2. What is prequalification and why should I do it?

A pre-qualification is a basic review of your finances to determine if you would qualify for a mortgage. In general, a pre-qualification is based on unverified information you provide and a credit check.

A pre-qualification can show sellers that you’re serious about buying a home and that you’re likely to be able to follow through on a bid, and close on their property.

3. Where do I apply for a home loan

For many people doing it themselves and using their current bank seems like the logical option – but shopping around for a home loan can actually get you a better home loan – and who doesn’t want that?

How to find your dream home

1. Buy in the right area and for the long-term

Unlike renting, you cannot easily change homes if you have outgrown the property within a year of moving in. If you are planning on having kids in the next five years consider the size of the home, the area, and how child-friendly it is. A city apartment on the seventh floor isn’t quite the right fit for a busy two-year-old. Do you have pets and how much space do they need?

If you are someone that loves getting out for a run every day how easily can you run around the neighbourhood? Maybe you want to be able to walk to the shops or pop down to the beach for a surf after work – answering all these things will ensure you have a happy time in your home.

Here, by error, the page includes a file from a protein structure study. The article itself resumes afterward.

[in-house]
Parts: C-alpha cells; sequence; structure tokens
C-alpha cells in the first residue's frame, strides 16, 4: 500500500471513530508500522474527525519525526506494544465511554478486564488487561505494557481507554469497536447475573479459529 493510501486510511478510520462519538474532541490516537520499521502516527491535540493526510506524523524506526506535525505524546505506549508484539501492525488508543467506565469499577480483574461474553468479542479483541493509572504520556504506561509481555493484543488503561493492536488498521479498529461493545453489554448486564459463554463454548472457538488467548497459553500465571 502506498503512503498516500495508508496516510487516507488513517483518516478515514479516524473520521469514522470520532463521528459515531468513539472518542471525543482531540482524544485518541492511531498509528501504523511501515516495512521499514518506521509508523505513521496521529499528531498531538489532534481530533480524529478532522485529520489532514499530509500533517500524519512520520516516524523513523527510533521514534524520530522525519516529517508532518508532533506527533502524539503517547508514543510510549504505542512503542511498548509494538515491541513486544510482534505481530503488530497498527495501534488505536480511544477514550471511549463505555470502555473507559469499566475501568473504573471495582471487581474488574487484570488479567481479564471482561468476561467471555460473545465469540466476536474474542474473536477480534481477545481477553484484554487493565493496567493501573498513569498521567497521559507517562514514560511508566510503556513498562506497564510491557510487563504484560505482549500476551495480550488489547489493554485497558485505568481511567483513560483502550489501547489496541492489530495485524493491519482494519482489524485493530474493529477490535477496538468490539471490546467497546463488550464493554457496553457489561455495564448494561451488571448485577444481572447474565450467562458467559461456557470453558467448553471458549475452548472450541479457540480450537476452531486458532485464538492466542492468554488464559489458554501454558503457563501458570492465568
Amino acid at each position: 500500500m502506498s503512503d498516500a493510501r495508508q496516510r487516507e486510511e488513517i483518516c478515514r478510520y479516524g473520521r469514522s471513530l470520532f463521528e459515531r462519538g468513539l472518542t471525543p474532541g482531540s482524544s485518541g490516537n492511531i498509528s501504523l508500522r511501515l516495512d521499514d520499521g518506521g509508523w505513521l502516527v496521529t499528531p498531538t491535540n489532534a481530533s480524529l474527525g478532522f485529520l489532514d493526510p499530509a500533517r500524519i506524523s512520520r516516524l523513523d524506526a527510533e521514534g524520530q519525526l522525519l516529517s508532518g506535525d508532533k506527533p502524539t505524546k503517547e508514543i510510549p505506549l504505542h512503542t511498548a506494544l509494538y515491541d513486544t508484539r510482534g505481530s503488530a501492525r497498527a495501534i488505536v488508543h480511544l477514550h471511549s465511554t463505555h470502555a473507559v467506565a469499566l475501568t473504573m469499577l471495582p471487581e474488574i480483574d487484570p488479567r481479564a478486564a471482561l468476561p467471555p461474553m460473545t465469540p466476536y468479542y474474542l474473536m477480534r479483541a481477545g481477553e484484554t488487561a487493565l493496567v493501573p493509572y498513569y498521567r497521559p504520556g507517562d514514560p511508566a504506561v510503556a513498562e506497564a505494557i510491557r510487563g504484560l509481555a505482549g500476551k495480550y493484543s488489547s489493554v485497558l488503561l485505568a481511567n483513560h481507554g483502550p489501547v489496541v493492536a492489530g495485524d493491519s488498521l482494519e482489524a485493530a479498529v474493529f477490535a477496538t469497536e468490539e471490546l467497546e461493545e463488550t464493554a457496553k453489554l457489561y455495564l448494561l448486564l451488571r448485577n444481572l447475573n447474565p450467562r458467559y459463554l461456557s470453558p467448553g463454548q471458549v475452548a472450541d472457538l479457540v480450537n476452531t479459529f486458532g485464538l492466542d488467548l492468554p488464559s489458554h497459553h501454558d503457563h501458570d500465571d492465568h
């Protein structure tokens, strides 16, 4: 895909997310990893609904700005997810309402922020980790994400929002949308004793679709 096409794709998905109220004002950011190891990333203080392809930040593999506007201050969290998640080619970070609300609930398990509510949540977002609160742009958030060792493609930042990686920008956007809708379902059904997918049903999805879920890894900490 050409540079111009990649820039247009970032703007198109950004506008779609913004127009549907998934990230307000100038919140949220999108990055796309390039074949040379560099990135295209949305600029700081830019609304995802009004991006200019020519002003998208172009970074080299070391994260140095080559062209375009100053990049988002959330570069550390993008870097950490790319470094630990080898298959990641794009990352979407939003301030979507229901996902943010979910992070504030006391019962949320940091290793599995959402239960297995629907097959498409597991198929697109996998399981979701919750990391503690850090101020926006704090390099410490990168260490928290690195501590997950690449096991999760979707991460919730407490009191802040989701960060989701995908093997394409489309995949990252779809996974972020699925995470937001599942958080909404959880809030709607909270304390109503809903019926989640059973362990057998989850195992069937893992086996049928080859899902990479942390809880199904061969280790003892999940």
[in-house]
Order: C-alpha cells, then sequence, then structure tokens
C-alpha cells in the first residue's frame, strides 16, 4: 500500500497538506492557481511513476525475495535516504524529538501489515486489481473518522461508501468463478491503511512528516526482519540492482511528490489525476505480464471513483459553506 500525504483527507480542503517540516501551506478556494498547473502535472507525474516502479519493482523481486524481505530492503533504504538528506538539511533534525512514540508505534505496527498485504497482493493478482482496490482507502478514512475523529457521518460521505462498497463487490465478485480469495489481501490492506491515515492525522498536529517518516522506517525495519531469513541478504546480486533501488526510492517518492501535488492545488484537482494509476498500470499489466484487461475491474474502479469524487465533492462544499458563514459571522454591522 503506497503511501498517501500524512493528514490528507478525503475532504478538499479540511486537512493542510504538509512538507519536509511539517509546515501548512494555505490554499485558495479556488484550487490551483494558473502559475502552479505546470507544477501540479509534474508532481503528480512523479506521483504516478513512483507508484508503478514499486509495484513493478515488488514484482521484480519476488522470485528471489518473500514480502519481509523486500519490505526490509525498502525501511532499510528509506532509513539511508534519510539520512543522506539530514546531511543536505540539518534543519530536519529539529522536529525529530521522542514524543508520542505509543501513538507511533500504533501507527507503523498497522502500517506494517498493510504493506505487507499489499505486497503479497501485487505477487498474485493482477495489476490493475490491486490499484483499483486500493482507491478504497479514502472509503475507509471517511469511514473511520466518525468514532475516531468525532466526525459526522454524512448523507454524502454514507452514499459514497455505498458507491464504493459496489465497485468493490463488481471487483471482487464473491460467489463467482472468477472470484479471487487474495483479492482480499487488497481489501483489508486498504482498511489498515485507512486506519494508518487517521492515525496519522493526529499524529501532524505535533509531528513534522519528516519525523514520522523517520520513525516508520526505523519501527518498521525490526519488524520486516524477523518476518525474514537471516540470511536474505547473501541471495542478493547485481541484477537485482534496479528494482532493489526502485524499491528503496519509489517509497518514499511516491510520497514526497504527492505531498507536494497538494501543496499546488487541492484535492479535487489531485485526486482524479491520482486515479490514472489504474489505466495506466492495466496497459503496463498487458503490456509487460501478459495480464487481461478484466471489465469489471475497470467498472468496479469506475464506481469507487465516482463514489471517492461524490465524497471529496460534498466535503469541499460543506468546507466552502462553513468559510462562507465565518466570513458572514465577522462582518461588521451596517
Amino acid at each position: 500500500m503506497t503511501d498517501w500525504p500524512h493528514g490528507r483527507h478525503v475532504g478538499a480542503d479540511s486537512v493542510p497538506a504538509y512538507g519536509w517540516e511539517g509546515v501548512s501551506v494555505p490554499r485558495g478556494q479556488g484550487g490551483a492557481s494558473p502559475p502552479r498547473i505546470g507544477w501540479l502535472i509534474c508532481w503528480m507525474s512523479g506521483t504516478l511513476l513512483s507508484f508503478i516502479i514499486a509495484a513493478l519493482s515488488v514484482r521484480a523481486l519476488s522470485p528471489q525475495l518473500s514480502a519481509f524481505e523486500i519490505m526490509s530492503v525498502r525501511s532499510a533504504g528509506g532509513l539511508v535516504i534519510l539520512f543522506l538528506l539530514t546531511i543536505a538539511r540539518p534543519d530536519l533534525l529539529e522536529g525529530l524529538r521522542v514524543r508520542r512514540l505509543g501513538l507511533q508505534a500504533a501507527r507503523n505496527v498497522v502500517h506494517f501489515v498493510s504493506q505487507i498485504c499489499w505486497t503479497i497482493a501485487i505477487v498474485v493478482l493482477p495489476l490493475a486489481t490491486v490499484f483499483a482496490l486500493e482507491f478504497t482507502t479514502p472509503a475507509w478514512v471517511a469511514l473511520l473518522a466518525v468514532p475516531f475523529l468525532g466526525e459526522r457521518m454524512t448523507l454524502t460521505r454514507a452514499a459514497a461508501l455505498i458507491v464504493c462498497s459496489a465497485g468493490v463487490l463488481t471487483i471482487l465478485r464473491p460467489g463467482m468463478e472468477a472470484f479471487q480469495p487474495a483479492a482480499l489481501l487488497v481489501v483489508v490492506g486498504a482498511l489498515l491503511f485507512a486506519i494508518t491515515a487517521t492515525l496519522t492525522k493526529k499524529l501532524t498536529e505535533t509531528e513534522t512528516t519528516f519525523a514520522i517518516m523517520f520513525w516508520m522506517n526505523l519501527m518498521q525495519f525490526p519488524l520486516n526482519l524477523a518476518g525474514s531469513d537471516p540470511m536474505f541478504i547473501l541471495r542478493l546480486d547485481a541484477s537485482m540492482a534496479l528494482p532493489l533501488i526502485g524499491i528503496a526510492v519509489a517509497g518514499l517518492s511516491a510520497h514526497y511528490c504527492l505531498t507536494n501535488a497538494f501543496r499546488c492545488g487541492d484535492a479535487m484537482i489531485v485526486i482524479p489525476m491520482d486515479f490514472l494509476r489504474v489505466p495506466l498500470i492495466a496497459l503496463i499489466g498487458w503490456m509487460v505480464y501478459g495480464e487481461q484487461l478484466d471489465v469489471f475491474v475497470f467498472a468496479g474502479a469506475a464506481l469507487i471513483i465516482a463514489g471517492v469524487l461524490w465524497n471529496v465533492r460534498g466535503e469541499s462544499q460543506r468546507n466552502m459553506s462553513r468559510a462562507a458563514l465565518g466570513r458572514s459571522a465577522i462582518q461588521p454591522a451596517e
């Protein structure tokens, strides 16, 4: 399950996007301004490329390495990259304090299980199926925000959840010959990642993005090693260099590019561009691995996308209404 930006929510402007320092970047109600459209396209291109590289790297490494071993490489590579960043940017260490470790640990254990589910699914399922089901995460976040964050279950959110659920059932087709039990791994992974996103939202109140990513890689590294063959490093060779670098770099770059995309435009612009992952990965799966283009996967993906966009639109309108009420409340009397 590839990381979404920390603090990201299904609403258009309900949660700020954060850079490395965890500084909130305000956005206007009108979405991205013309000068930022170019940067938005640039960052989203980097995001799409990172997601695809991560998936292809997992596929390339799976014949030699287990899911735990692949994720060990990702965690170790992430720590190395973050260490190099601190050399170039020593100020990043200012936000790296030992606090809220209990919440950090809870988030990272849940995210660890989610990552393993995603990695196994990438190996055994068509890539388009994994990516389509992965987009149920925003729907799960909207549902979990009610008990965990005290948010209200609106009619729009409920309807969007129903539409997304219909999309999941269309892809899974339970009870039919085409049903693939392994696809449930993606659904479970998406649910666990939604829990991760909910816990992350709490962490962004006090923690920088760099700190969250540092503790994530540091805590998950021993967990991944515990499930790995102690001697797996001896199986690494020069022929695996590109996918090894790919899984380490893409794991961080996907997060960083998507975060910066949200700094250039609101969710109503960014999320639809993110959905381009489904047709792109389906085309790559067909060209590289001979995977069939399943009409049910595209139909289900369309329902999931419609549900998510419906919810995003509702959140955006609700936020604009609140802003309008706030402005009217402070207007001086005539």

2. Don’t be dazzled

All that glitters most certainly isn’t gold. Don’t allow impressive features to cloud your judgement. Nothing, not even gold-plated taps or a spa bath is going to make your life better if the rest of the property doesn’t fit your needs or even worse has some serious defects

3. Appoint a real estate agent

Buying a home for the third time is nothing like buying a home for the first time and without the guidance of an expert, it can all go wrong.

It might seem like an unnecessary expense but a real estate agent will be able to not only help you navigate the ins and outs of the whole process, they will also be able to help you with valuable insight into the home you are considering buying and the surrounding area.

Adjusting to home ownership

1. Make sure you are properly insured

It’s important that homeowners understand that they need to be adequately insured for the replacement value of the building, not just the market value, plus all the contents and they must specify items that are valuable.

No-one wants to dwell on unpleasant events that may never happen but the fact is that they can – and often do – occur and being well-prepared for any eventuality is not only sensible; it affords you peace of mind, allowing you to get on with life with one less thing to worry about.

2. Don’t ignore important maintenance

Whilst you should exercise restraint in purchasing non-essentials immediately, don’t neglect any problems that are likely to worsen over time and which could become very costly to repair. Cosmetic repairs can wait but not issues like a leaking roof or blocked plumbing. Create a home maintenance checklist and include regular home maintenance tasks that you’d want to do on a monthly, quarterly, or annual basis. Doing so will extend the life of almost everything in your home, potentially saving you a lot of money over time.

3. Maintain an emergency fund for unexpected problems

As a homeowner, you can no longer call the landlord when there’s an issue and you should be prepared to deal with unexpected problems when they arise. These can be expensive and you can’t do without a geyser or working plumbing or live with a leaking roof.